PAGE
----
DUBROVNIK. Oil on canvas



When barbarism was unleashed in the lands of the former Yugoslavia, I took the side of the victims, whatever side they were on, unable to understand the reasons for that immorality. Now, I have gone to the countries that suffered from it, without a doubt influenced by the growing discomfort that exists between my country, Catalonia, and the rest of Spain. Afterwards, I have simply tried to explain what I have seen and felt, how I saw it and what sensations it caused me.

In Yugoslavia everything failed: the EU failed and the UN failed. Why? One of the protagonists of this story says that “no country has ever gained its independence without weapons and without war”. Gaining independence has cost the people of Croatia fifteen years of their time and depopulation from which they have still not recovered. They are proud to state “But we won!” I ask myself if this is the only way to do it. Human beings only learn from disaster, from massive slaughter. Conflicts are inevitable. However, international mechanisms should have learned the lesson. But have they?

JC Roca Sans



This narration reflects on the real possibility of the sovereign processes in the Europe of the future. To challenge the conventional concept of exposition, I use diverse formats of image and I reduce the visibility of the project to elements: an analogical piece of 146 x 209 cm painted in oil on jute sacking and a complementary video which explores the digital possibilities of the painting.

The analogical piece, Dubrovnik: the siege, pays homage to the landscape painters at the beginning of the last century, with special reference to the group of the Catalan Association of Artists and to its most symbolist members, such as Galwey, Tamburini, Brull, Alexandre de Cabanyes, Ros y Güell. This painting tells a story: the bombing of Dubrovnik by the Serbian forces at the end of 1991.

The complimentary video explores the digital possibilities of the painting and also pays homage. It is a tribute to the Impressionist painters who are interested in the evolution of atmospheric light, such as Claude Monet when he painted the façade of Rouen Cathedral at different times of day and which has an equivalent in image edition programs where, by altering the characteristics of the analogical work, we can imagine the nocturnal progression of the fires caused by the Serbian bombing on the city of Dubrovnik.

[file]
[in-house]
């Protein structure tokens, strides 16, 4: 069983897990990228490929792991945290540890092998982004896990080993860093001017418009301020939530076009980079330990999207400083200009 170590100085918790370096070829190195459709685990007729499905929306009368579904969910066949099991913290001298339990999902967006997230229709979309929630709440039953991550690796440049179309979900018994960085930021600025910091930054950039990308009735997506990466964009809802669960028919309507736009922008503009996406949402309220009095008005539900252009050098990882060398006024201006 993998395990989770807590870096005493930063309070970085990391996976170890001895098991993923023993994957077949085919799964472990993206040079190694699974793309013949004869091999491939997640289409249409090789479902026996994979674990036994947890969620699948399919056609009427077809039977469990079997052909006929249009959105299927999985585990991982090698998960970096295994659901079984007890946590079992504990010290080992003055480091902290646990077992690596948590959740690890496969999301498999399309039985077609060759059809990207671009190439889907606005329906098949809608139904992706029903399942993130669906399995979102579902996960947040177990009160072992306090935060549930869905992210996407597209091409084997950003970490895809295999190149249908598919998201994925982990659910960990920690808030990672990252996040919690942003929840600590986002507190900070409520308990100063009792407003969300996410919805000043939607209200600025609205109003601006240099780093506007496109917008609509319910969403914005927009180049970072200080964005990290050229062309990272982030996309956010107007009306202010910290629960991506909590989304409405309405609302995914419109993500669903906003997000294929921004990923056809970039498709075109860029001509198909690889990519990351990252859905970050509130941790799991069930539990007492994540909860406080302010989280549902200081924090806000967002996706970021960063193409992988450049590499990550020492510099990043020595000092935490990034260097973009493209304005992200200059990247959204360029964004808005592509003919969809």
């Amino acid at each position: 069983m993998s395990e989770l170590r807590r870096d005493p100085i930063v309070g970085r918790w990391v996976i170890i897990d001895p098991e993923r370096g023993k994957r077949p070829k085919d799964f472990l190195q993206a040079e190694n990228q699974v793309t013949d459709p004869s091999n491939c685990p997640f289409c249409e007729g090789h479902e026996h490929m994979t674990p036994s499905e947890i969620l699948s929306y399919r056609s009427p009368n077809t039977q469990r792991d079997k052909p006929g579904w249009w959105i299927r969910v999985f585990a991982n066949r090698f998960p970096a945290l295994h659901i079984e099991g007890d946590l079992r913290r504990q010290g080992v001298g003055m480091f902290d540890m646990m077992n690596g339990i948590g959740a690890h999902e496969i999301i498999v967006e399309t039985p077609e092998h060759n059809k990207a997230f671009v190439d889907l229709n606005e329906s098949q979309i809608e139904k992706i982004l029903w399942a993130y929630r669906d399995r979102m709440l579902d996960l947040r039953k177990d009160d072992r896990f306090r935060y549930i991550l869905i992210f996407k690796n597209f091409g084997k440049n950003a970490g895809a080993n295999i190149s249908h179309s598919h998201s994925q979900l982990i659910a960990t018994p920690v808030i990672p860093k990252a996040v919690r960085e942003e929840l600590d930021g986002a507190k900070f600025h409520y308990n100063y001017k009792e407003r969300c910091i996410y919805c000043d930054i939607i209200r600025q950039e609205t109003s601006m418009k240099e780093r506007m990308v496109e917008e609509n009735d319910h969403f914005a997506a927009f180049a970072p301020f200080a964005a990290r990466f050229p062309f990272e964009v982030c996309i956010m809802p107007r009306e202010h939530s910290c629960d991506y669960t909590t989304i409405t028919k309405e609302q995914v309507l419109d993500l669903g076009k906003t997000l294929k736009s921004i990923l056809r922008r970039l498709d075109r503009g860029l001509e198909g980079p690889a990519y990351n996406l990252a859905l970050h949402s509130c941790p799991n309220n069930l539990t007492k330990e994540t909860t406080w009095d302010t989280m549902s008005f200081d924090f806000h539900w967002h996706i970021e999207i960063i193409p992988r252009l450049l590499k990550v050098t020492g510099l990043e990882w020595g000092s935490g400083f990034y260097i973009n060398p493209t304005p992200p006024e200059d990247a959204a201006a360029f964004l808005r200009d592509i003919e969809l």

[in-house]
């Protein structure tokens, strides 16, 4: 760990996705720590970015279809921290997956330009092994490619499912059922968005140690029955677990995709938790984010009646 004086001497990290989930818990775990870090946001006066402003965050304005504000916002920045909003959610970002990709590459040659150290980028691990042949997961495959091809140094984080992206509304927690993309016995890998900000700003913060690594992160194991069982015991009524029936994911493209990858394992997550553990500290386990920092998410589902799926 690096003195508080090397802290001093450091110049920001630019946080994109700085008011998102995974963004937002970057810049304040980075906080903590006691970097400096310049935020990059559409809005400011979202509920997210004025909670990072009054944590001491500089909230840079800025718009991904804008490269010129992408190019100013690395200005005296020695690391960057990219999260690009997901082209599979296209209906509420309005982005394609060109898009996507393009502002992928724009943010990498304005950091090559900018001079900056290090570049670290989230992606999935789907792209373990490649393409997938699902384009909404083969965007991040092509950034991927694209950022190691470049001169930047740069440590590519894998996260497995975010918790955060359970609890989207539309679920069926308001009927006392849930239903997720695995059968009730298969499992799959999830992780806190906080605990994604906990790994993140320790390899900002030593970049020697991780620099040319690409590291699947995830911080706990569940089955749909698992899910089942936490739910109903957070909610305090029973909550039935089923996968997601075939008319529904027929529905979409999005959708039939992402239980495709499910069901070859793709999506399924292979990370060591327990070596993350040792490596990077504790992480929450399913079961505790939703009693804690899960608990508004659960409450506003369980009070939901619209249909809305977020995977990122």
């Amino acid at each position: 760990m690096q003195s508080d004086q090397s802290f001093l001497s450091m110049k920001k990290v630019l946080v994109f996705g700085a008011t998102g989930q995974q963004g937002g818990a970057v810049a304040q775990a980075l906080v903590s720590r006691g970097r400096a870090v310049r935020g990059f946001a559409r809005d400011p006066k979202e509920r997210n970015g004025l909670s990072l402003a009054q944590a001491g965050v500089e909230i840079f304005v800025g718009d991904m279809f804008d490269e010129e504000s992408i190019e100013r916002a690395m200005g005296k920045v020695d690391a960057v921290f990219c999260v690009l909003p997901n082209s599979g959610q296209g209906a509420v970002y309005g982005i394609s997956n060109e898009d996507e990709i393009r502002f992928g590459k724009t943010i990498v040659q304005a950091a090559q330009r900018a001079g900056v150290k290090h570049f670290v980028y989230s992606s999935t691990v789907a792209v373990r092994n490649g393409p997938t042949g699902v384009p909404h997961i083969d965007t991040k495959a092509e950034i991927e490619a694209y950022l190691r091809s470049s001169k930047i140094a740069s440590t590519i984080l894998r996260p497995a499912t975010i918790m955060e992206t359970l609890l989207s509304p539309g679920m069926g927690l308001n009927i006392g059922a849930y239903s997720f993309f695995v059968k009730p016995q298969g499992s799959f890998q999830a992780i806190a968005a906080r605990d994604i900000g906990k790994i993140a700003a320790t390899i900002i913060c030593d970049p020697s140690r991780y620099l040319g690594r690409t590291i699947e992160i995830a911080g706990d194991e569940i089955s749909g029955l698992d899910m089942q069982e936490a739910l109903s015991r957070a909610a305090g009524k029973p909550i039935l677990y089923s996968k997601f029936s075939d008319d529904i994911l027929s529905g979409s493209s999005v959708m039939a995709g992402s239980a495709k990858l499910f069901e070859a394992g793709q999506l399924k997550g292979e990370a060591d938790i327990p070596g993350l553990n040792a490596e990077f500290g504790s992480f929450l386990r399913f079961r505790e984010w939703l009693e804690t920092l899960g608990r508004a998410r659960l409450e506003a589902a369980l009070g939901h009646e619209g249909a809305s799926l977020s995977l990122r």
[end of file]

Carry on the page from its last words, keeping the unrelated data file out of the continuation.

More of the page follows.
Anthony, a young American who had just graduated in political sciences, wanted to show Helen, his girlfriend, the land of his ancestors. After flying from Los Angeles to Zagreb, they took a trip to the places that Anthony had not seen when he had visited Croatia accompanied by his parents, Ante and Dora.

They explored places such as Osijek, Vukovar, Jasenovac and Bihác, until reaching the village of Trsteno, in Dubravocko Primorje, where his Uncle Ivica had a restaurant. There they came across Darwin Butkovic, who had come from Varazdin and who had fought with Ivica in the Siege of Dubrovnik.

For three days, the restaurant was the setting of passionate conversations about past wars and possible future scenarios. The couple were able to verify, first-hand, the price that Croatia has had to pay to gain its independence, the resentment felt by the Croatians towards the EU for not having told Milosevic in time that there are some things that cannot be done and other aspects which paint a future which will never be straightforward or easy for the Balkans.